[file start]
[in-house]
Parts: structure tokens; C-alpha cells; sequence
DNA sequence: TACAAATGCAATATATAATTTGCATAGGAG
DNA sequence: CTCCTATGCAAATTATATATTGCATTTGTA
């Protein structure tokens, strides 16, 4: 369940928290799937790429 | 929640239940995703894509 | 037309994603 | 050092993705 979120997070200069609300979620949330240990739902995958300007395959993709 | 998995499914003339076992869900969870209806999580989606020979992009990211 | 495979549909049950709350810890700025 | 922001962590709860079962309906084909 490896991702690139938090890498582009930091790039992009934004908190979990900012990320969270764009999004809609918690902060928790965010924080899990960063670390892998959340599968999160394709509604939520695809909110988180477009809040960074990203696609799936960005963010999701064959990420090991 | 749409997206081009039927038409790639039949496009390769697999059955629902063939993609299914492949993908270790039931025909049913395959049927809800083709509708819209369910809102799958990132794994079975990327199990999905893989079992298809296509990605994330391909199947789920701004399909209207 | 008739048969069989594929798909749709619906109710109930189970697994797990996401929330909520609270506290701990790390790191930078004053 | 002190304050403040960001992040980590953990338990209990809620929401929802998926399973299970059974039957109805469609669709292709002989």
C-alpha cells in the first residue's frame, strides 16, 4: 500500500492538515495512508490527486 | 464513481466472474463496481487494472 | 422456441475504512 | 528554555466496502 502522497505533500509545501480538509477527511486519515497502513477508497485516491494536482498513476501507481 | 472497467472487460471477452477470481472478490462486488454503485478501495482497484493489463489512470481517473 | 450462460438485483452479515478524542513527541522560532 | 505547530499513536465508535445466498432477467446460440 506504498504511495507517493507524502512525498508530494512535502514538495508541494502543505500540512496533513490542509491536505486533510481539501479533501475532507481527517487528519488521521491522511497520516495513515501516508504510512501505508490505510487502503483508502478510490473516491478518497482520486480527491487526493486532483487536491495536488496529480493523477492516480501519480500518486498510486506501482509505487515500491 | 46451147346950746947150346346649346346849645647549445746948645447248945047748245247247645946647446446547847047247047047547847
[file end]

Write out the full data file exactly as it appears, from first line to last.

[in-house]
Parts: structure tokens; C-alpha cells; sequence
DNA sequence: TACAAATGCAATATATAATTTGCATAGGAG
DNA sequence: CTCCTATGCAAATTATATATTGCATTTGTA
């Protein structure tokens, strides 16, 4: 369940928290799937790429 | 929640239940995703894509 | 037309994603 | 050092993705 979120997070200069609300979620949330240990739902995958300007395959993709 | 998995499914003339076992869900969870209806999580989606020979992009990211 | 495979549909049950709350810890700025 | 922001962590709860079962309906084909 490896991702690139938090890498582009930091790039992009934004908190979990900012990320969270764009999004809609918690902060928790965010924080899990960063670390892998959340599968999160394709509604939520695809909110988180477009809040960074990203696609799936960005963010999701064959990420090991 | 749409997206081009039927038409790639039949496009390769697999059955629902063939993609299914492949993908270790039931025909049913395959049927809800083709509708819209369910809102799958990132794994079975990327199990999905893989079992298809296509990605994330391909199947789920701004399909209207 | 008739048969069989594929798909749709619906109710109930189970697994797990996401929330909520609270506290701990790390790191930078004053 | 002190304050403040960001992040980590953990338990209990809620929401929802998926399973299970059974039957109805469609669709292709002989």
C-alpha cells in the first residue's frame, strides 16, 4: 500500500492538515495512508490527486 | 464513481466472474463496481487494472 | 422456441475504512 | 528554555466496502 502522497505533500509545501480538509477527511486519515497502513477508497485516491494536482498513476501507481 | 472497467472487460471477452477470481472478490462486488454503485478501495482497484493489463489512470481517473 | 450462460438485483452479515478524542513527541522560532 | 505547530499513536465508535445466498432477467446460440 506504498504511495507517493507524502512525498508530494512535502514538495508541494502543505500540512496533513490542509491536505486533510481539501479533501475532507481527517487528519488521521491522511497520516495513515501516508504510512501505508490505510487502503483508502478510490473516491478518497482520486480527491487526493486532483487536491495536488496529480493523477492516480501519480500518486498510486506501482509505487515500491 | 46451147346950746947150346346649346346849645647549445746948645447248945047748245247247645946647446446547847047247047047547847